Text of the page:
The IB says…
Psychological and neuroscientific research has revealed that emotion and cognition are intertwined. Emotions are believed to perform an adaptive function in that they shape the experience of events and guide the individual in how to react to events, objects and situations with reference to personal relevance and well-being. Memories of emotional events sometimes have a persistence and vividness that other memories seem to lack but there is evidence that even highly emotional memories may fade over time. Relevant concepts related to studying emotion and memory processes could be but are not limited to
- flashbulb memories
- theory of the emotional brain
- the amygdala’s influence on memory encoding
- state-dependent memory.
We will study the theory of ‘Flashbulb Memory’ which looks at a possible adaptive, biological mechanism which leads us to create a speical kind of long-lasting and vivid memory in emotionally arousing situations. Lessons to include how biological factors affect one cognitive process e.g. the role of the amygdala, hippocampus, adrenaline and cortisol.
This PowerPoint briefly explains the theory of flashbulb memory and it can be combined with what we know from the bio factors an emotion learning objective in order to flesh out the AO1 side of this possible ERQ.
: This hand out prompts you to think about a wide range of real life events which prompted studies of FBM. Can you put them in order of when these events happened and match them with the study authors? There is a smart notebook file that goes with this on google drive.
A paper describing George W Bush’s false flashbulb memory of the reporting of the 911 terror attacks: flashbulb.pdf
Read more about the following two studies in Blue Eysenck and use these sheets to complete your notes:
This page prompts you to plan your essay, what is there that supports the ides of FBM, what is there that refutes the credibility of this theory of memory? What can we conclude?
James McGaugh book chapter; useful reading when doing your essays:
Can you answer the following questions?
What do psychologists mean when they talk about “flashbulb memory”?
How many events can you think of that might be the subject of a flashbulb memory?
How might psychologists investigate flashbulb memory?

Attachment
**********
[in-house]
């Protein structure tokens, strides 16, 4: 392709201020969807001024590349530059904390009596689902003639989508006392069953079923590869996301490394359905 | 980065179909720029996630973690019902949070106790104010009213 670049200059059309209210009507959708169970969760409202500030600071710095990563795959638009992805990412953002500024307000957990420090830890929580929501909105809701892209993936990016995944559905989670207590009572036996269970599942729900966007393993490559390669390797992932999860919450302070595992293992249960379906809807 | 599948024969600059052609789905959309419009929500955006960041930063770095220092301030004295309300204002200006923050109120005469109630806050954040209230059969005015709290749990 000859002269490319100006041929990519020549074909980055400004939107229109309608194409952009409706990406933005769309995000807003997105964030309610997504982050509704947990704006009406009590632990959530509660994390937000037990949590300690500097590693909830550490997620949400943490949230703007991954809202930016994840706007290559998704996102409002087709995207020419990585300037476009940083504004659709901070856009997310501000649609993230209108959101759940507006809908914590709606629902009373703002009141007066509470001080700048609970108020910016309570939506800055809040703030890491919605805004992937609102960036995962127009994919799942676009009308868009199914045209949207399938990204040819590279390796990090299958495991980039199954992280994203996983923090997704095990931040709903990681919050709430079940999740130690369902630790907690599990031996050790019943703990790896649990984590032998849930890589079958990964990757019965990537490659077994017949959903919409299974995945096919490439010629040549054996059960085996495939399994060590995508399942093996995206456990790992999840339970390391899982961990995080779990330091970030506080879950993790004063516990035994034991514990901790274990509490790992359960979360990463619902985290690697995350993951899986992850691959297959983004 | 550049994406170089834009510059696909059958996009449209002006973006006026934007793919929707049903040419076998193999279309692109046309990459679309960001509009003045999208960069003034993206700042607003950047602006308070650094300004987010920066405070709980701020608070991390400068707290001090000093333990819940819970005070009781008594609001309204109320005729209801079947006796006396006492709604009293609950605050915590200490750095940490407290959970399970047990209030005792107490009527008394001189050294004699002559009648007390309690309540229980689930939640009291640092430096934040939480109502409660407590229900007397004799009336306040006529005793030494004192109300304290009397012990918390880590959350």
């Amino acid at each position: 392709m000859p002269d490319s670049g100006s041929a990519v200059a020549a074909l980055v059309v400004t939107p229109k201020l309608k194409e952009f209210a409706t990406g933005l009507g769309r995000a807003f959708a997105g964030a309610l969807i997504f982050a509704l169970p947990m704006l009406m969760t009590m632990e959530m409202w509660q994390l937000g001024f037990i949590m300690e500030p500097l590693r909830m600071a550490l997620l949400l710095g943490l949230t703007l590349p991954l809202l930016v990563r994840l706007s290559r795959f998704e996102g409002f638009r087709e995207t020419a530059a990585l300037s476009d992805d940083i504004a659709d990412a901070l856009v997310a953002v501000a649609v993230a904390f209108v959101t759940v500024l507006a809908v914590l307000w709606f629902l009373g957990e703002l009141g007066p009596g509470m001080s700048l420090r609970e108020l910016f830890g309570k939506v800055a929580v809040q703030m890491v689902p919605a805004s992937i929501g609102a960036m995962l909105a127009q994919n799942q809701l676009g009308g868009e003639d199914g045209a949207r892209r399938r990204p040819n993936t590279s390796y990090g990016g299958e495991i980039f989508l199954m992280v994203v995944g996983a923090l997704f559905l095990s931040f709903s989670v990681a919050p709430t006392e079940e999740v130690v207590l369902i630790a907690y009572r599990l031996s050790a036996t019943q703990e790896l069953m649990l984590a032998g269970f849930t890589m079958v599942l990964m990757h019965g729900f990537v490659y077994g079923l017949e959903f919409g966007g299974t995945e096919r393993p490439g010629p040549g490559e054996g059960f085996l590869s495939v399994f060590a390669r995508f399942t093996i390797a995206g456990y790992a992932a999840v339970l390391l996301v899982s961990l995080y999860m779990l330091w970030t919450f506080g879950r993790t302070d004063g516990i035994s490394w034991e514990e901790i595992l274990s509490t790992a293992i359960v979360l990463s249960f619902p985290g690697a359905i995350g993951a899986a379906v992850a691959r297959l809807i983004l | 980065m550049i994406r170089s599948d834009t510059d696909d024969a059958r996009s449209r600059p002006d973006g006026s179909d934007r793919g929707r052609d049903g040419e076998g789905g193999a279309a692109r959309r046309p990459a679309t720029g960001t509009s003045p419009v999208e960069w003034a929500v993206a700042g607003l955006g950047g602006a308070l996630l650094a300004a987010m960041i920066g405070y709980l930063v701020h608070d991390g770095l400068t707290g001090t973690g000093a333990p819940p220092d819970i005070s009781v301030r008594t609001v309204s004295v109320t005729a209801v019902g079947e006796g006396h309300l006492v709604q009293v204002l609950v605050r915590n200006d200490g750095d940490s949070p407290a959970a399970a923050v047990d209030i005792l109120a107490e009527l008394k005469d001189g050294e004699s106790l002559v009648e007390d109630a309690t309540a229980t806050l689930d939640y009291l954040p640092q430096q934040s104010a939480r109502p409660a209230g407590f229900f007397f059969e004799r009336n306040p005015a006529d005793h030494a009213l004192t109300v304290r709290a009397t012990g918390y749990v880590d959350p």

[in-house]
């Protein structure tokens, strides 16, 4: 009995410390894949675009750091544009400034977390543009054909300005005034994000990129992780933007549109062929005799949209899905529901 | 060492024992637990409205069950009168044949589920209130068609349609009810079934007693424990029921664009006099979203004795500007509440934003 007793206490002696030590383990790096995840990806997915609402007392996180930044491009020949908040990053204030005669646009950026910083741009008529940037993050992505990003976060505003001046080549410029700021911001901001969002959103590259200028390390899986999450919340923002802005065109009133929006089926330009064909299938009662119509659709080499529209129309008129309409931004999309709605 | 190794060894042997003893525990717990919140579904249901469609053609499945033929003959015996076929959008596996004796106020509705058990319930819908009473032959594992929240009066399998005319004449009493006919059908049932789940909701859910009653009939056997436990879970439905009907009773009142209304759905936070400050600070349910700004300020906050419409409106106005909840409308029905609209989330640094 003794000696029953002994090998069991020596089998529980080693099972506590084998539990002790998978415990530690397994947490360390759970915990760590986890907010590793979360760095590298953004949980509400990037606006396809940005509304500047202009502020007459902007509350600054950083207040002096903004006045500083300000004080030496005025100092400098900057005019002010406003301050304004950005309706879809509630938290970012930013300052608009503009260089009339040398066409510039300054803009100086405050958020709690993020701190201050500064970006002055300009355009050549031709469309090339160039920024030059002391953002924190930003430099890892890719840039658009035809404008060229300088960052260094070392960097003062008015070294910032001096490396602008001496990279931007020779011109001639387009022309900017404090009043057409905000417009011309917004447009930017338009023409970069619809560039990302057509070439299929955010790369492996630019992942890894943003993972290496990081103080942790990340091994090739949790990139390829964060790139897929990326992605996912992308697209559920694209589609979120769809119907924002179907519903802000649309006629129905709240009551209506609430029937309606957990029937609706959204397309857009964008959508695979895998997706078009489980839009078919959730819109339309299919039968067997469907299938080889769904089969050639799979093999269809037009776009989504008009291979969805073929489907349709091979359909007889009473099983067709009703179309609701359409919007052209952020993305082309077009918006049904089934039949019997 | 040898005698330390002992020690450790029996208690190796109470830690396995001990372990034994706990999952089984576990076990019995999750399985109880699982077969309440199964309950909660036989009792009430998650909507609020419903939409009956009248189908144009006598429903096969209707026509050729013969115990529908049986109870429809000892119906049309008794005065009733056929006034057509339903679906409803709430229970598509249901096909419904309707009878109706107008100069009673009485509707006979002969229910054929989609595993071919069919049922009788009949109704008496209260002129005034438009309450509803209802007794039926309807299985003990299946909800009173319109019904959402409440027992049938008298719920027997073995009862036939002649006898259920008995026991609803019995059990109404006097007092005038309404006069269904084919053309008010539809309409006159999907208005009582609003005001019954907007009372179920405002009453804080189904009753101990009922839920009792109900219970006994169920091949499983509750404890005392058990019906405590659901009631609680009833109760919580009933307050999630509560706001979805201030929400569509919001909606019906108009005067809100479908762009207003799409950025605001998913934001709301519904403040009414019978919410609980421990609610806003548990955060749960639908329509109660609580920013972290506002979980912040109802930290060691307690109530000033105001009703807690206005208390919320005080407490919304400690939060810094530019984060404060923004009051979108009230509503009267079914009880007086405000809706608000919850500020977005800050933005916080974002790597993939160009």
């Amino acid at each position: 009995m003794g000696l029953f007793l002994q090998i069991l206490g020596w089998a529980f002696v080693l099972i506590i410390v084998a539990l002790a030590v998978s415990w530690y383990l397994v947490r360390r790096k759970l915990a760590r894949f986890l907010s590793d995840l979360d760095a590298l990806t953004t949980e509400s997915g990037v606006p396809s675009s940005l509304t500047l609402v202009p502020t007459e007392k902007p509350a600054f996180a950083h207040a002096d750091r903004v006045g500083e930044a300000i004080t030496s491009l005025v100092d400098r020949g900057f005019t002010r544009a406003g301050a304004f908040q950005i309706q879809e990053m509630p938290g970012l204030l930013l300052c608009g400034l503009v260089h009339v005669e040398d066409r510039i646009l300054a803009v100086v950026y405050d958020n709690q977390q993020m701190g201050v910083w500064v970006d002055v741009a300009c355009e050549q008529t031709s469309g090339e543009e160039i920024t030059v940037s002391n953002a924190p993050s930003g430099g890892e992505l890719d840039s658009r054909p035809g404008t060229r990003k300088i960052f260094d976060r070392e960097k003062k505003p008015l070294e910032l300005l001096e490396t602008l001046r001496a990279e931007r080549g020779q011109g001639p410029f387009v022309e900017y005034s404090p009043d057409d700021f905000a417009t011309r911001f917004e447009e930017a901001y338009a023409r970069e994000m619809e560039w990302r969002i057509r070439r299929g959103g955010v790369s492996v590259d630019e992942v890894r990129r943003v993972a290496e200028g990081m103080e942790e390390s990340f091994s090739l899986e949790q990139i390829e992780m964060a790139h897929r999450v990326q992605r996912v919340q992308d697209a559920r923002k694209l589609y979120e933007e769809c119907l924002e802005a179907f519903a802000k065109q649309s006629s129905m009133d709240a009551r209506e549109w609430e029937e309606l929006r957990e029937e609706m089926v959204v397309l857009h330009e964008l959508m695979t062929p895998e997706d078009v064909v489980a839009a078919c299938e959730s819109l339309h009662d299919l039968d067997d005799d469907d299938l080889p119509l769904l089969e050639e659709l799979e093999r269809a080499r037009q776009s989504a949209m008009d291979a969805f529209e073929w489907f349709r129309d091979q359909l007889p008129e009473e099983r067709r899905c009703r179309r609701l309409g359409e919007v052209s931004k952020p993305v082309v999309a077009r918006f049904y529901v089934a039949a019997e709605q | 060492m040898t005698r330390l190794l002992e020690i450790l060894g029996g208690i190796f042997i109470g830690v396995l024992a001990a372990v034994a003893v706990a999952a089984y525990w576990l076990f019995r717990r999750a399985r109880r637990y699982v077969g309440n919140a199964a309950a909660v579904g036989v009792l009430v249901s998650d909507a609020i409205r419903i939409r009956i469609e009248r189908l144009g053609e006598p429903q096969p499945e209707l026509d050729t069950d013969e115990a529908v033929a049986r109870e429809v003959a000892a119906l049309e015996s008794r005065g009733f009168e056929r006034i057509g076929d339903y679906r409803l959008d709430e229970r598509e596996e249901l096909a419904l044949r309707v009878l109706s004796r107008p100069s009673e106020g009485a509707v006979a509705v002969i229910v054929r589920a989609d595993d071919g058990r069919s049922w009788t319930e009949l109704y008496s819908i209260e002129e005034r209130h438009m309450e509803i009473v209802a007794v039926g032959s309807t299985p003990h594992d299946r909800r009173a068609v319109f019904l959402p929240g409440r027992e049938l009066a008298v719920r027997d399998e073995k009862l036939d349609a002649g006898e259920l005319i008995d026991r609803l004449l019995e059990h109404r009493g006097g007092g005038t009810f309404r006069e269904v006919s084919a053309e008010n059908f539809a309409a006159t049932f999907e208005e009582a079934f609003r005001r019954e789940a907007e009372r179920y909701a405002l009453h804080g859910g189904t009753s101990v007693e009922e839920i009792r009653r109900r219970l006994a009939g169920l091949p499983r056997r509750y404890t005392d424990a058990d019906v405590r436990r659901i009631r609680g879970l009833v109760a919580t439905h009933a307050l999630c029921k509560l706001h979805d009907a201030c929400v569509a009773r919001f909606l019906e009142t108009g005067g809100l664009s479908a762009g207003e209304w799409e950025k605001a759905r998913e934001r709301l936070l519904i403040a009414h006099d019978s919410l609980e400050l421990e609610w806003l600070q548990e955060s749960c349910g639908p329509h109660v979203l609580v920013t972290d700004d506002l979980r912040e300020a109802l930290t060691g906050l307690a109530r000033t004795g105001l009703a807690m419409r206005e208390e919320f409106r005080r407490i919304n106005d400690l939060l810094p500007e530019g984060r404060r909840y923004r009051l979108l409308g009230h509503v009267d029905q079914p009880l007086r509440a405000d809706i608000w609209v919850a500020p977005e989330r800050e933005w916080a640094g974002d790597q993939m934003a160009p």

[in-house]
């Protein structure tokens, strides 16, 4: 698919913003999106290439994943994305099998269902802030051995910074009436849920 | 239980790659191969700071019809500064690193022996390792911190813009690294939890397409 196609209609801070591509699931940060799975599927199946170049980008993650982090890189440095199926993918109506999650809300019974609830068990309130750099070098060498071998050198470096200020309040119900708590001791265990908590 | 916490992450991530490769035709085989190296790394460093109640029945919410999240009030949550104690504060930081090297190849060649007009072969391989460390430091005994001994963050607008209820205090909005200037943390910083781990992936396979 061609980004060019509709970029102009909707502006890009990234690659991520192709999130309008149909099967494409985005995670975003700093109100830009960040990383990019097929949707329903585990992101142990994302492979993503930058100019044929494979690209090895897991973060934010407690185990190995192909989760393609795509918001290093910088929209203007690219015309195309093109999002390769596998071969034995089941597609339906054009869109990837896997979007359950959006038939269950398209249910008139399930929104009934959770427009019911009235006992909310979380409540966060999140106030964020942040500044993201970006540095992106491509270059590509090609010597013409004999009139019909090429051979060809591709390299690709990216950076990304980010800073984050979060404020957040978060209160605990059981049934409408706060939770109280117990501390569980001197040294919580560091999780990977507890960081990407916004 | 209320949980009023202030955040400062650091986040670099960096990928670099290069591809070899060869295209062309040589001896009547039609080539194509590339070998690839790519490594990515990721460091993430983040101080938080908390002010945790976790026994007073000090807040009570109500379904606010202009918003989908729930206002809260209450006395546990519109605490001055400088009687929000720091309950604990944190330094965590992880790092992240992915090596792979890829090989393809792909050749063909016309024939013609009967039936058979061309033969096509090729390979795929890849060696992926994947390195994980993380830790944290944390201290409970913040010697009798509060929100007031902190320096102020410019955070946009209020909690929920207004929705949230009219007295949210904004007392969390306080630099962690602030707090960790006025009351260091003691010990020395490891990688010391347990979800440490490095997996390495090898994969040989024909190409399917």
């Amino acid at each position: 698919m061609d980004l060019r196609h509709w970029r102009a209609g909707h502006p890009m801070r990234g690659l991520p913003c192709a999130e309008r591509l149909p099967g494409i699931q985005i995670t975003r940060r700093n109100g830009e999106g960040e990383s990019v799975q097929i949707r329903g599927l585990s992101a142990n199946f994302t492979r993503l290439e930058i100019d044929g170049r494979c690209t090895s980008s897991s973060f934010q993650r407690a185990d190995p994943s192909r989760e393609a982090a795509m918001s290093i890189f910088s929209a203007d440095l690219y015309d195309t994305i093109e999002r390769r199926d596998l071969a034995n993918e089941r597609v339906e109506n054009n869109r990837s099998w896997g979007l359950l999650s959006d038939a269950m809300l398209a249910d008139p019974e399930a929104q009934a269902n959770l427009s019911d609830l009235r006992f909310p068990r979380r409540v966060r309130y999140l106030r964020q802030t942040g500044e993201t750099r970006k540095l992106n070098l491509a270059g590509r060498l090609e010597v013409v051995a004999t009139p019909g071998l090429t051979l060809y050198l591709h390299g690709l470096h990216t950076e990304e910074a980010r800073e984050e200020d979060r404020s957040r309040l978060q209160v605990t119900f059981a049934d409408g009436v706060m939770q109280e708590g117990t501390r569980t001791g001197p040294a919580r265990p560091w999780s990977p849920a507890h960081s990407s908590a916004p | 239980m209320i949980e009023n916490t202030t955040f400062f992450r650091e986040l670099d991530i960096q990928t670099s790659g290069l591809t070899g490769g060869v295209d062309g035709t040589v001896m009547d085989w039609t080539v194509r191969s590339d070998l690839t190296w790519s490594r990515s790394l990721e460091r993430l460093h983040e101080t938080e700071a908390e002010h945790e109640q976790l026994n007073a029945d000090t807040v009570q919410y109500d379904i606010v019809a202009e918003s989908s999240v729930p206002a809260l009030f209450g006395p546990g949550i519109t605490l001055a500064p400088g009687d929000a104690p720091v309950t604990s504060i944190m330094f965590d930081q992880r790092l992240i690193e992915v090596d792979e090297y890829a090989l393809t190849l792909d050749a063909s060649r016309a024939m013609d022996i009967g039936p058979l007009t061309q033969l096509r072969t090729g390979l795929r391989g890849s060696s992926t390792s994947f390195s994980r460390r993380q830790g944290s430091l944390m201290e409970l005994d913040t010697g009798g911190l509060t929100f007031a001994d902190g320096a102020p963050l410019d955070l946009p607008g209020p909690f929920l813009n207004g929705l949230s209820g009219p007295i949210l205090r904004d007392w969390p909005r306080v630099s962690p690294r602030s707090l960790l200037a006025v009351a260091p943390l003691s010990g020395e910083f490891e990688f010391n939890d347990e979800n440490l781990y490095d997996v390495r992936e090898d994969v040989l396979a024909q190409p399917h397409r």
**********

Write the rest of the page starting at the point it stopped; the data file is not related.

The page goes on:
What problems might they encounter?
What evidence is there to support the concept of FBM?
What evidence is there that refutes the concept of FBM?
What is the scientific value of this research?
How can research in this area contribute to society?
Methods: This SAQ focuses on the research method of laboratory experiment and the example of Cahill and McGaugh (1995). You could of course choose a different method and/or a different study however, you should know lab experiments really well by now and Cahill and McGaugh (1995) also presents some useful points for an ethics answer too, especially if you use the second part of the study, where they gave the experimental group beta-blockers:
Ethics: Explain one ethical consideration with reference to one research study on emotion and cognition. (9)
I would choose Cahill and McGaugh again and include the section where they used propranolol to reduce recall of emotional elements of the story; you could focus on ay of deception, harm, consent , debriefing, etc.
SAQ: Explain/describe/outline the influence of emotion on one cognitive process with reference to one research study. (9)
I would do flashbulb memory and use Cahill and McGaugh as an illustrative example of how emotion can affect memory as this study is great for methods and ethcis question on this topic as well.
- Discuss the influence of emotion on one cognitive process with reference research evidence. (22)
- Evaluate research into the influence of emotion on one cognitive process. (22)
- To what extent is one cognitive process influenced by emotion. (22)